Here is the one picture I took in the museum because I was excited to see “ancient” American money:

IMG_3986This American $20 bill was in the coin collection in the museum. There were coins and money from lots of different countries in different time periods. It was so fun to see the different coins that were used as money! Some were super tiny and others were very large. It amazes me that something as simple as a tiny silver coin could be worth so much value. It really made me evaluate my thoughts on money and why people spend so much time trying to acquire so much of it. If you put it in terms of the small tiny coins (or a simple piece of paper), it seems ridiculous to me to spend so much time trying to get small, silver coins. I guess the value of money just went down in my mind.

Romermuseum (Class post #9)

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The Romermuseum was opened in May of 2008 and is located in the Hoher Markt across from the Anker Clock. It was redone in 2007 to be more accessible for the public and to bring in more visitors and tourists.

We visited the Romermuseum in Vienna early on in the semester and I found it interesting to see the ruins of the medieval city underground! It really gave me an idea of how old the city of Vienna is and how it has been through so much history. Since it was so early on in the semester, at the time I couldn’t believe that remains that old could still exist. After a while in Europe, I got used to all of the old buildings and realizing that things last longer than I realize! While looking at the ruins, it amazed me just thinking about how so long ago people lived there and did daily life right there where I was looking. It is weird thinking that I was in a museum staring at a place that used to be someone’s home probably.

We got to see old limestone with ancient carvings on them, old pots and homemade clay jars, and lots of everyday items such as scissors, pencils, keys, safety pins, q-tips, and light bulbs that were used in different forms in the medieval ages. I thought it was so cool how they used different items for the same purposes that we do today! They were so smart and I was amazed to learn at how advanced people were during the Roman ages. These items helped us see how they lived life in Vienna in the Roman times and gave us an inside scoop on their lifestyles.

One thing that was really interesting to me was looking at the different tombs and tombstones that the Romans used. We got to see how tombs transformed through the ages. They used huge rocks and limestone to make tombs and the tomb stones were shaped in all different kinds of shapes. I never really thought about how people were buried differently back then, but these stones in the museum gave me an idea of what that would have looked like.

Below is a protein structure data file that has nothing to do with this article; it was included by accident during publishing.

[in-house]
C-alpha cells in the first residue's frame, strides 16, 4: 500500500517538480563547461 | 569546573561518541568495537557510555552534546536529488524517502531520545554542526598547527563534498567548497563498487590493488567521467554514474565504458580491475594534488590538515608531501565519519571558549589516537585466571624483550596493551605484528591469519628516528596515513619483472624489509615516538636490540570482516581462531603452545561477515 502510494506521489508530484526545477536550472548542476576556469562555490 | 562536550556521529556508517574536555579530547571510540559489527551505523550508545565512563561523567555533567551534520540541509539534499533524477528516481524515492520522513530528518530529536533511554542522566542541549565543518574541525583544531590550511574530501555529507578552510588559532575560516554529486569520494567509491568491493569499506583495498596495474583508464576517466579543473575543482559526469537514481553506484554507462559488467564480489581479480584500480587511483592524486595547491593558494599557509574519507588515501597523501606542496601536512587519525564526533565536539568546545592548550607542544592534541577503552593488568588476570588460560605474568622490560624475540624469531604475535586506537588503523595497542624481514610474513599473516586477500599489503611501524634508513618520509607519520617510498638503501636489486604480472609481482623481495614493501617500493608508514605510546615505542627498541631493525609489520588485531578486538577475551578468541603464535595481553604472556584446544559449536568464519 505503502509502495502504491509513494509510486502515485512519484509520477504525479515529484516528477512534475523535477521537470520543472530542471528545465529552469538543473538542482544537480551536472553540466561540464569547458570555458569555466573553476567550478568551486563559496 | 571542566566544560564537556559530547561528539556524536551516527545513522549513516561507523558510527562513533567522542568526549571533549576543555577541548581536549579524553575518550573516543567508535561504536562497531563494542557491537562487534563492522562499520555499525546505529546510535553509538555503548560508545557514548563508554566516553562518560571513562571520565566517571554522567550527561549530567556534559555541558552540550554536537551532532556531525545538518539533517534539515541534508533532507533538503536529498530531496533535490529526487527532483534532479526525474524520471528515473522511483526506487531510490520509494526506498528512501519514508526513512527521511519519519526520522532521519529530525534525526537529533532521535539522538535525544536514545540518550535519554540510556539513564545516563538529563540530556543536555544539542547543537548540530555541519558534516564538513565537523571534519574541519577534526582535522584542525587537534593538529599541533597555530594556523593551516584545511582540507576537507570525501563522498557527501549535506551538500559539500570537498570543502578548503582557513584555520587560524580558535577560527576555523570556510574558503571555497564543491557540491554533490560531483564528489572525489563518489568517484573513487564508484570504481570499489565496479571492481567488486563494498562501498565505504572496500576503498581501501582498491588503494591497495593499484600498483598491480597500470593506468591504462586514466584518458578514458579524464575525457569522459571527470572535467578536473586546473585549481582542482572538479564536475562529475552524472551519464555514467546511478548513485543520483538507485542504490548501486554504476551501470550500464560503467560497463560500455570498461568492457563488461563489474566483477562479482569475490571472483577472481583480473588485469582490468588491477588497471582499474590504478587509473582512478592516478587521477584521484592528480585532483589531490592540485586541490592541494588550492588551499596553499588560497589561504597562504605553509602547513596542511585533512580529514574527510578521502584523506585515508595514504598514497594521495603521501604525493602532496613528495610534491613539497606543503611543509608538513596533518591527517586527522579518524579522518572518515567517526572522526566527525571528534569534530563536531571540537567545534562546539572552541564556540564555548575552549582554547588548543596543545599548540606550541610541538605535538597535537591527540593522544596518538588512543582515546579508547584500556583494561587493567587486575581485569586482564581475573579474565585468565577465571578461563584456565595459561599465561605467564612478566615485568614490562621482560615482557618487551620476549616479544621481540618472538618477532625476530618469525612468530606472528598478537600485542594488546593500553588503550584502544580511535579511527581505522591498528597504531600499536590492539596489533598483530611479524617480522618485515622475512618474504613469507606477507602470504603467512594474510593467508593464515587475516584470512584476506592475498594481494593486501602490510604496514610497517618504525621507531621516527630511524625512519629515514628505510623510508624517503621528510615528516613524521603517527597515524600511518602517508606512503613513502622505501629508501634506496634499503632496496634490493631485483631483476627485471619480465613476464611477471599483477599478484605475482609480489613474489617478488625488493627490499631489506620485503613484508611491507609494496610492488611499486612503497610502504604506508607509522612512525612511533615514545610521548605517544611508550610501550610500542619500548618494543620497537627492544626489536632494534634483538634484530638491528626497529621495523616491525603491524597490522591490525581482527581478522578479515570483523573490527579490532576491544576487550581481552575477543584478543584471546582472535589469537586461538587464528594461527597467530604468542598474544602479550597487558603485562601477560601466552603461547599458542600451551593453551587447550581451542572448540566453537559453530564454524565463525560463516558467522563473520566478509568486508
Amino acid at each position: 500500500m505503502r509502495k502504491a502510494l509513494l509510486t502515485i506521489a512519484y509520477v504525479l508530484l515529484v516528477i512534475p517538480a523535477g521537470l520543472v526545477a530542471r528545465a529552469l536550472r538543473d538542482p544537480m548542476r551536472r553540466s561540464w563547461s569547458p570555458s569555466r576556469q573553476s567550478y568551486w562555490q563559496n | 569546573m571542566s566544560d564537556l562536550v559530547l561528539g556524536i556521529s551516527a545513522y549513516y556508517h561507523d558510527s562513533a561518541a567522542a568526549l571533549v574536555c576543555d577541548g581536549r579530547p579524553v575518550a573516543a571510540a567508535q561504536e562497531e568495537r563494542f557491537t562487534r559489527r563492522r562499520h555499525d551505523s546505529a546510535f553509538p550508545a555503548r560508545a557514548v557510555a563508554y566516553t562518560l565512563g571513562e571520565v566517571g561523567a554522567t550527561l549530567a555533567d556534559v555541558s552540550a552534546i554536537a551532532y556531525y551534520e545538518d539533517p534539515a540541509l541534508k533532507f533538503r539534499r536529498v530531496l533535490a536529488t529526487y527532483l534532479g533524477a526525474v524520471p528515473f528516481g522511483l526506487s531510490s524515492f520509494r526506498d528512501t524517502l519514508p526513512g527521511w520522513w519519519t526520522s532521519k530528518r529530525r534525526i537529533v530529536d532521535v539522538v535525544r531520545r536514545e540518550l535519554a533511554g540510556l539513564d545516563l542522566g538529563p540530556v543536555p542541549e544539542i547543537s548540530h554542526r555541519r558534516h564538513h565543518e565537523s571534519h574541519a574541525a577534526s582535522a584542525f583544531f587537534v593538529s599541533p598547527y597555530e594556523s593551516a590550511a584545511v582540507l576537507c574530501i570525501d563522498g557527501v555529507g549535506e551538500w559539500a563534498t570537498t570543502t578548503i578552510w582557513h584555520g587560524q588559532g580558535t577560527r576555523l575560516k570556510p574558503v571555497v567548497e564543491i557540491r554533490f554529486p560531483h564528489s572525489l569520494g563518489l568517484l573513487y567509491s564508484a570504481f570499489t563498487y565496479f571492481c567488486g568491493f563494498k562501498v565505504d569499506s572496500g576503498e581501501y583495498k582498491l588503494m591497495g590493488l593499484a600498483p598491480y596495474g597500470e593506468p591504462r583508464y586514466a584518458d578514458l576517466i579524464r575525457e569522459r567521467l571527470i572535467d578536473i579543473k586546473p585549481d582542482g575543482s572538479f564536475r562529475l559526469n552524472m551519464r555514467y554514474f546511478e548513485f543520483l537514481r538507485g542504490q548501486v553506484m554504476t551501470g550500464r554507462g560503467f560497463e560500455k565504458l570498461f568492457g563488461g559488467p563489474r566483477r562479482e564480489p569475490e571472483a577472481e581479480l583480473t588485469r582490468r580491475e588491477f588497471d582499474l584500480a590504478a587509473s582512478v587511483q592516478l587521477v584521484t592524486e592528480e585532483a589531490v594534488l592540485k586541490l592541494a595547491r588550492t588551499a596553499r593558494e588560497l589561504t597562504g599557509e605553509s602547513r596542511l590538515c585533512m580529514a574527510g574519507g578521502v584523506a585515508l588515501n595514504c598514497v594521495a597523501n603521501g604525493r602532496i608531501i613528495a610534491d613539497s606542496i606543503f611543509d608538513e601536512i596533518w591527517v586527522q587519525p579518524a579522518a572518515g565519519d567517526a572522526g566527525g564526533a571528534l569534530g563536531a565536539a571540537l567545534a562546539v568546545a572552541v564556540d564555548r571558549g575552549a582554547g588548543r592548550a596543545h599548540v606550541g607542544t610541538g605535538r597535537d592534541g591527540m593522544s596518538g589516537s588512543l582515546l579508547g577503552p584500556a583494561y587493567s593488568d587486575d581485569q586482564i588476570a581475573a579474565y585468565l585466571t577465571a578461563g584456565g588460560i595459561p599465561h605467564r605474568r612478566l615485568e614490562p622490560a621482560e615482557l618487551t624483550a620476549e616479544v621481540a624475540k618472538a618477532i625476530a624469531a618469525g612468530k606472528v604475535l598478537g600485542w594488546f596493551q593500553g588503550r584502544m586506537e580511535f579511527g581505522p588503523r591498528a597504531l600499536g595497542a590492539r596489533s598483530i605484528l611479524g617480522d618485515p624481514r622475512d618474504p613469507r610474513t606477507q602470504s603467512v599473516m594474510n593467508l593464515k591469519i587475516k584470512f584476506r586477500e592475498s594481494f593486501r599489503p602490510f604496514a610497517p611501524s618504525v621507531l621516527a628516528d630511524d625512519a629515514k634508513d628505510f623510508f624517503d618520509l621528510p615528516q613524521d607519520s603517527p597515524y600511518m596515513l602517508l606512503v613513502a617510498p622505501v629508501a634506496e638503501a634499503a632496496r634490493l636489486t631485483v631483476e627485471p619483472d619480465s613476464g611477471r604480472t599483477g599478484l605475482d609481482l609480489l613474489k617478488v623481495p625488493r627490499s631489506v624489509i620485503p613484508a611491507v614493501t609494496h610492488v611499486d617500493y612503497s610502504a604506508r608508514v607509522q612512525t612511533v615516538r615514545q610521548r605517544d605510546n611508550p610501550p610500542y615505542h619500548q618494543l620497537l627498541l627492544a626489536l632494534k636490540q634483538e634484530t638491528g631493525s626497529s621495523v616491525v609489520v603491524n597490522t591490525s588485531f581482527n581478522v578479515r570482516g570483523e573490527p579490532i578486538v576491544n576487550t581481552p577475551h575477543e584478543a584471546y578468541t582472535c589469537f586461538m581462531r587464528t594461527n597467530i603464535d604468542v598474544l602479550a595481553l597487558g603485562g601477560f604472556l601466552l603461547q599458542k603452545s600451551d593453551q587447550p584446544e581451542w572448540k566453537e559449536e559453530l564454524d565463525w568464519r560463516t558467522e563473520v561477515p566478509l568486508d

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Mauthausen (Class post #10)

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Mauthausen is one of the largest concentration camps in Austria. It is located 12 miles east of the city of Linz. It was in operation from 1938 to May 1945. This camp was mainly a labor camp where “workers” carried granite and worked in mines. The conditions of living were terrible and the Jews and prisoners there mostly died because of disease and harsh conditions. Towards the end of the camp, a gas chamber was installed and used for extermination before the war ended.

Here is an excerpt from my handwritten Mauthausen journal entry: “Today was a busy day! We got on a bus at 8:15am and left for Mauthausen, the largest Austrian concentration camp.

When we arrived, it was up on top of a hill, pretty hidden from the rest of the small country town. Don’t let that fool you though, throughout the tour we were reminded that the town knew what was happening and that it seemed like they were okay with it (or at least they were scared to resist).

I’ve seen what concentration camps look like in movies and learned about them, but nothing made it really real to me until I saw it in real life. I know I will never experience what the people and prisoners there went through and I don’t need to worry about it, but I can’t believe that these horrible things happened. Walking through the buildings they were sleeping in (in terrible conditions) and walking through the gas chambers was so horrifying. Seeing the cremation stoves and imagining how they were herded into the dark, basement gas chambers made me want to cry.

During the whole tour we were freezing! My toes were completely numb and I had on plenty of layers. This made the whole thing even more real for me knowing that many innocent people lived there in the harsh winter with barely any clothes or heat. I felt a lot of pain from the coldness, but nothing compared to what they experienced.

All throughout the camp there were memorials put up from countries all over the world representing the different people and groups that were impacted by the camp. There was also a room full of all of the names of people that died there. There were so many. It is unbelievable.”